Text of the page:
Sunshine story: Mumbai entrepreneur assembles solar lamp atop peak in Africa

Updated: Feb 26, 2019, 14:27 IST | Hemal Ashar | Mumbai

Mumbai entrepreneur Chirag Gander sends sustainability message to the world as he assembles solar lamp atop Uhuru peak in Africa

Chirag Gander with the Indian flag atop Uhuru
Chirag Gander with the Indian flag atop Uhuru

Chirag Gander can breathe much easier now than he did a few days ago atop Uhuru peak, the highest point in Africa at 19,341 feet. The weather was minus 15 degrees Celsius and the oxygen was "just 40 per cent of what we have on the ground," said the young entrepreneur, recalling his Kilimanjaro climb in Tanzania, which he began on February 3. It was "a challenging and philosophical journey" for the co-founder of The Minimalist, a design and digital consultancy in Andheri.

Solar, so good
"A year ago I realised that in the rush of starting my company, in the frenetic pace of work, I had neglected my health. I then decided to work out at a gym and started looking very seriously at my diet. A little more than a year ago, I could not climb a mountain of a 500m, a year later, I decided Uhuru was going to be my test," said Gander, an alumnus of IIT Bombay.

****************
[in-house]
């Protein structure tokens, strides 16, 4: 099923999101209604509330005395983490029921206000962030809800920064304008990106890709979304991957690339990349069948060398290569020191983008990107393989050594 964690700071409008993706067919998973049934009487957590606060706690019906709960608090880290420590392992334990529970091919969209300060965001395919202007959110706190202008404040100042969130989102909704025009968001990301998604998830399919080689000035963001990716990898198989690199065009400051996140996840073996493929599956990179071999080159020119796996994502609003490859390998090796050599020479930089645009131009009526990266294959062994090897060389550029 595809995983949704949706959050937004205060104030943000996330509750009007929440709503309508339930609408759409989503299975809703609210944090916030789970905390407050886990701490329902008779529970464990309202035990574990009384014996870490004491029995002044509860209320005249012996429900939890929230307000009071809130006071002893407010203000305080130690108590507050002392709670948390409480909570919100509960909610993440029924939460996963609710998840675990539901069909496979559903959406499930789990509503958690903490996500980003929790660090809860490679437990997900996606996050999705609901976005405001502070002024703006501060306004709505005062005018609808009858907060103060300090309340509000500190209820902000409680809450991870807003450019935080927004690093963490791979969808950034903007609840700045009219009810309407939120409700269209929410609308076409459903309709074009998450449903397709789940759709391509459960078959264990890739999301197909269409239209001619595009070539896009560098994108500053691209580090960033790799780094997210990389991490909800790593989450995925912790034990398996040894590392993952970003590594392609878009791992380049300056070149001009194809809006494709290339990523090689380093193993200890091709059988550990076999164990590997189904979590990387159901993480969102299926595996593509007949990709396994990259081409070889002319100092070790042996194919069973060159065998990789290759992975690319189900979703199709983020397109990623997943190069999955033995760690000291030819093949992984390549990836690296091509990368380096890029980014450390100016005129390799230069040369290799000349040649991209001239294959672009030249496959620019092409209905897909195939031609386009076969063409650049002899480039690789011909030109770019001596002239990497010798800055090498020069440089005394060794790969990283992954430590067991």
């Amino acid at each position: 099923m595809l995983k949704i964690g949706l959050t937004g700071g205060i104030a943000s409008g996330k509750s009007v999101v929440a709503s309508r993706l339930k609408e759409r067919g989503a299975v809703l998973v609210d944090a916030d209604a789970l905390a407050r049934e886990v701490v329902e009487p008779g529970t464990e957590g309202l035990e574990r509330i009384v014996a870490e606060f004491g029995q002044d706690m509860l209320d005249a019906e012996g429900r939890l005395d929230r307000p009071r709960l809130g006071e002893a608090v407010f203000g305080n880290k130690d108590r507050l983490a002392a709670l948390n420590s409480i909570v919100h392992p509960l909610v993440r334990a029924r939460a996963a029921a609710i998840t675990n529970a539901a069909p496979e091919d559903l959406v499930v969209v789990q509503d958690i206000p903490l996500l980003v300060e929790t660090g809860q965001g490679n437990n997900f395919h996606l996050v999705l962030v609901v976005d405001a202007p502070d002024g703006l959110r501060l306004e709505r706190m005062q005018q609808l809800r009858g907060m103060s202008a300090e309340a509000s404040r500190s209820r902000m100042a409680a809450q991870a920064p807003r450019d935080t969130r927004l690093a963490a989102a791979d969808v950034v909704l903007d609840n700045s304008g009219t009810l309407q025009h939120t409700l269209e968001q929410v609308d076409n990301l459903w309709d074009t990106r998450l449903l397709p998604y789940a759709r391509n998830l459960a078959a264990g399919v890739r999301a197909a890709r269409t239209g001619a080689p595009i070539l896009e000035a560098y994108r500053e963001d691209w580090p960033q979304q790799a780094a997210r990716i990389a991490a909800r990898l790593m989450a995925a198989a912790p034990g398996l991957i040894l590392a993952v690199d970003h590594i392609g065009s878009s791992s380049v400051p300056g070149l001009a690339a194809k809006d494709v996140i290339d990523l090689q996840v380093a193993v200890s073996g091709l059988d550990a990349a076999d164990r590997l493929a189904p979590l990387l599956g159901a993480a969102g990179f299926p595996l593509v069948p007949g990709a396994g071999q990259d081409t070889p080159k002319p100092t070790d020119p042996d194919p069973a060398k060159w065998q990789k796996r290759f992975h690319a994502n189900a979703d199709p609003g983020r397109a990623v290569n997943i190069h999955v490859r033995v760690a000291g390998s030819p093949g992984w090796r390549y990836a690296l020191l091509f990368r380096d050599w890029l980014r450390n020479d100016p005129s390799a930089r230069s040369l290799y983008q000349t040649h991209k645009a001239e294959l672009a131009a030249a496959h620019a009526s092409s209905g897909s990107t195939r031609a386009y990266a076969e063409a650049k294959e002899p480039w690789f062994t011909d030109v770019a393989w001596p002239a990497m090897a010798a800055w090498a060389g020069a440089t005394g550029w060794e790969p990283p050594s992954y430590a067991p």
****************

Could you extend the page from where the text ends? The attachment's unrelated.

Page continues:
(From left) Swaroop Chougule, Akarsh Singh, Chirag Gander, Hari Shankar and Swapnil Chougule
(From left) Swaroop Chougule, Akarsh Singh, Chirag Gander, Hari Shankar and Swapnil Chougule

Gander, 25, even assembled a solar lamp at the top of the mountain. "It took me just 3.5 minutes. It was all about giving the world a message of sustainability." The chemical engineer was accompanied by four IIT batch mates on his climb. "We took 4.5 days to ascend and 1.5 days to descend from the peak. I had Akarsh Singh, Hari Shankar, Swapnil and Swaroop Chougule as very valuable climbing companions. They motivated me immensely."

Doubts are out
Chirag said like any other task, there are moments of darkness and doubt in climbing too. "The cold, altitude sickness, headaches made me question myself. Then I saw the snow on Uhuru one morning, the range bathed in a sunlit glow, and I decided there is no going back. I have to climb it." Now back home, Gander wants to tell people that it takes just one year to change your life, "if you really want to change it." Uhuru literally means freedom. "That was hugely apt to describe my state of mind right at the top — free from my own fears and inhibitions."

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